If there’s a flaw in Opalis’ strategy, it’s in the positioning. Opalis claims it doesn’t directly compete against other players in the automation space, but it’s possible these vendors might nevertheless chafe at the company’s meta-level positioning. After all, as a management console that sits on top of third-party management and automation tools, Opalis takes for itself primacy of place. By definition, then, Opalis Integration Server abstracts—or potentially minimizes—the roles that these tools play in infrastructure automation and management.
In the same way that America Online, Yahoo!, or The Microsoft Network resent the meta-positioning of the third-party Trillian instant-messaging client—these vendors made changes to their instant messaging implementations to discourage third-party support—Opsware, Remedy, or other automation specialists could potentially make life more difficult for Opalis and its customers.
Broder downplays such a threat. “We are really the Switzerland, the independent third-party, that’s really going to integrate and achieve the promise of frameworks by integrating all of these components,” he says. “We have technology partnerships with all of them [automation vendors]. Generally there isn’t a vendor that we’ve wanted to work with that we’ve had trouble with, and there certainly hasn’t been anyone that’s shut us down, or has tried to make our lives difficult.”
Another challenge is the hype cycle of utility computing itself. Thanks in part to buzzword-heavy marketing efforts from Sun Microsystems Inc. (the former N1), Hewlett-Packard Co. (Utility Data Center, Adaptive Enterprise), and IBM Corp. (On Demand), there’s a perception that utility computing is an over-hyped—and largely empty—technology panacea.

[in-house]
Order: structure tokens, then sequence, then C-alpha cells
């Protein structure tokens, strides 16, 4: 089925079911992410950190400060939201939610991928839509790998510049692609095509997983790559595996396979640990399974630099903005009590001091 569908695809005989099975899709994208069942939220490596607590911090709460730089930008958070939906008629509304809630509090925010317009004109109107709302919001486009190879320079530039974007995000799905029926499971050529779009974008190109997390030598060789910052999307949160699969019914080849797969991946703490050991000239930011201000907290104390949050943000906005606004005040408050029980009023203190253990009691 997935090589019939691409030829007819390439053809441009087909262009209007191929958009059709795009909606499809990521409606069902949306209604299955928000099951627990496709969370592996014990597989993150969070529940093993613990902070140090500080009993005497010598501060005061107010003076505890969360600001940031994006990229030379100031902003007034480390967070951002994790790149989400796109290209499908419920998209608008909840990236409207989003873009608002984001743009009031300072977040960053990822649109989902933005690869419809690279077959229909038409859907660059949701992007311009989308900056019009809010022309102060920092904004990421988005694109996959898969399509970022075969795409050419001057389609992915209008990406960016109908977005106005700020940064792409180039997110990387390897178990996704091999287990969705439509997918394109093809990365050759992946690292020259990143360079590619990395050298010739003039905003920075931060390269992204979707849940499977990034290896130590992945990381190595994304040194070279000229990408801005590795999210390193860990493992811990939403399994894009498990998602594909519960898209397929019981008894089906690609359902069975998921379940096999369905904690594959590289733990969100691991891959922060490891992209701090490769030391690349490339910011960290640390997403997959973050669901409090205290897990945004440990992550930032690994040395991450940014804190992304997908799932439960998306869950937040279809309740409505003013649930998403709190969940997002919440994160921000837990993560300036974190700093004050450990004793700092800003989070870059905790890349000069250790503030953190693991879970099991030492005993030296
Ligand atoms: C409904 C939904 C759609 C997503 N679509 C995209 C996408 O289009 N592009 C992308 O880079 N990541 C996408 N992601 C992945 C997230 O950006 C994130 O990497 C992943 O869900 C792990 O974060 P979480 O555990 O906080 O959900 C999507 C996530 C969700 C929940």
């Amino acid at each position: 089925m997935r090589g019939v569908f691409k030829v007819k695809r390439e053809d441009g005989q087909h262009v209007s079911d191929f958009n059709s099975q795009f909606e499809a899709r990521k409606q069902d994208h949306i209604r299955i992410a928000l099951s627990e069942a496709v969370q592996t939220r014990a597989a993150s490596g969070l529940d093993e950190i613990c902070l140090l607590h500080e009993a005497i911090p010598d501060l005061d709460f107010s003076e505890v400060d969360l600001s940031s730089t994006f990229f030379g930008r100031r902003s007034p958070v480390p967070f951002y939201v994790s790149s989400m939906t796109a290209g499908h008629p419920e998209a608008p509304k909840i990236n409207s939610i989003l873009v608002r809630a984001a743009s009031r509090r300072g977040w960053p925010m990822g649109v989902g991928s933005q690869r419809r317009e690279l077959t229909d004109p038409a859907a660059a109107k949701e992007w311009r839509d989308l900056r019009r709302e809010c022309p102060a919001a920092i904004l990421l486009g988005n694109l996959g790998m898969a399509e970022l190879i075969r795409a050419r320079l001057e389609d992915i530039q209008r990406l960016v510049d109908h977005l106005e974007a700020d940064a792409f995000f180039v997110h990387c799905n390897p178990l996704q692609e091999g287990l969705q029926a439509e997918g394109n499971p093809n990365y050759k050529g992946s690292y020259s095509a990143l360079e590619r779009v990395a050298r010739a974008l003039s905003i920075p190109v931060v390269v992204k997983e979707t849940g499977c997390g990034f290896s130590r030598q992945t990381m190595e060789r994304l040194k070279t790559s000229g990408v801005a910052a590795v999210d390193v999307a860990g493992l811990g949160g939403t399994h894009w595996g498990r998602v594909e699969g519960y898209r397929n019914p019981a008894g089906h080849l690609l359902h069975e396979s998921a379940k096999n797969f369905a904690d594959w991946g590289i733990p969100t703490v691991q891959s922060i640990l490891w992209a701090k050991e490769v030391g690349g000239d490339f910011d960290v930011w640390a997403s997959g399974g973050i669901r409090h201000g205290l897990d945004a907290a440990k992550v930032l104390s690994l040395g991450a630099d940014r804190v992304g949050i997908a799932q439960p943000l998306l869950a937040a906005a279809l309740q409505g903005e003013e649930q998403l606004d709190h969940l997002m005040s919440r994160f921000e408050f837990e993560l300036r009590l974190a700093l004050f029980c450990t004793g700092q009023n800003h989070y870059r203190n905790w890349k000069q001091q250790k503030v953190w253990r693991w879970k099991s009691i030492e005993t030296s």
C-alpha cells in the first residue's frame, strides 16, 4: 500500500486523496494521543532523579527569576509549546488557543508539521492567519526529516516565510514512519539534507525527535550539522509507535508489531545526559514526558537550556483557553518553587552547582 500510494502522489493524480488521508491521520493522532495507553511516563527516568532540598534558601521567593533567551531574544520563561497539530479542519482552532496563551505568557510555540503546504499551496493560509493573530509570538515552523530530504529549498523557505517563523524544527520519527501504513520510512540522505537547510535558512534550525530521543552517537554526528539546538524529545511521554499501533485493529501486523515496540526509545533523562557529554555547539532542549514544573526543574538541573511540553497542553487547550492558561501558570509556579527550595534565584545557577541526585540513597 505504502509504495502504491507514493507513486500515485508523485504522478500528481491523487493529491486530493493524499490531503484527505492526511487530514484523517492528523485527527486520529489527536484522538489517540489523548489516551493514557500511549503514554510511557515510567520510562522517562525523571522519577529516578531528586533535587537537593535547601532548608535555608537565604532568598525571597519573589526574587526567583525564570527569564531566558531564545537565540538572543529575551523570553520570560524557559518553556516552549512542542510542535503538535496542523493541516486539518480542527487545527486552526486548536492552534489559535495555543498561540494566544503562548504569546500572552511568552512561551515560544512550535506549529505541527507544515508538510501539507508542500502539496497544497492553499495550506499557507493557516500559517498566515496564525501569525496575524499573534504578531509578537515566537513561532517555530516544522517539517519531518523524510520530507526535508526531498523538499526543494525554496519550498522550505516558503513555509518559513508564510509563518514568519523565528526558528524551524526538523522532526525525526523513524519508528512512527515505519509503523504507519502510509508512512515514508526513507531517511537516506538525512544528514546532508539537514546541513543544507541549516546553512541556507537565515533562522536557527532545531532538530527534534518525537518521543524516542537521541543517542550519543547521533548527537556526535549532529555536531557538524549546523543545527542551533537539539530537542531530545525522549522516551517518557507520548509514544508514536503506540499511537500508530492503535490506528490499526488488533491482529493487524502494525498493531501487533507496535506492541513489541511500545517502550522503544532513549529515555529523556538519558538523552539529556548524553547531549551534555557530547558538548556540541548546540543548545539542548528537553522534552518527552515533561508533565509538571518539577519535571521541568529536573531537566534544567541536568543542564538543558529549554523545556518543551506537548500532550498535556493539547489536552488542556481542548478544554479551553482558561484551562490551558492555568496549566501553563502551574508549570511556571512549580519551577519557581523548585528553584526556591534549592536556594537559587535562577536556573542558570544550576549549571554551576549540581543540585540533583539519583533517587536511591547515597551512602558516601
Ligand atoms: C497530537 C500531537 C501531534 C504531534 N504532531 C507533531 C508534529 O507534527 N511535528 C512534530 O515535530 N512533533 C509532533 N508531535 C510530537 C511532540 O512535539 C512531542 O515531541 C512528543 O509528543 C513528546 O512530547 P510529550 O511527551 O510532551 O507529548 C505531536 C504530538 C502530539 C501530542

This perception unfairly belies the legitimate role that infrastructure automation technologies can play in the enterprise data centers of today, Broder says. “Part of our challenge is that there are some preconceived notions about automation that are negative, and so we find that what we need to focus on is the suspension of that disbelief. A lot of the products until today have been just über-toolkits or SDKs, which hasn’t helped. But in [Opalis Integration Server] you can construct drag-and-drop [automation] policies. You can literally point-and-click the orchestrations between [third-party automation tools].”
Because Opalis Integration Server boasts canned integration with most third-party automation tools, it makes for a relatively straightforward implementation, Broder claims. “[T]his is not [a product where] armies of professional services guys … need to come in and based on our toolkit create or code a custom applications that does what this five step policy here does. The development or codification of this policy is really just drag-and-drop, point-and-click. You don’t need to be Remedy-certified, [and] you don’t need to have taken the training course in Veritas. True, at some point, someone needs to come in and have installed Remedy, but to get Remedy incorporated into your process the way you want it incorporated, it’s all building drag-and-drop policies.”
About the Author
Stephen Swoyer is a Nashville, TN-based freelance journalist who writes about technology.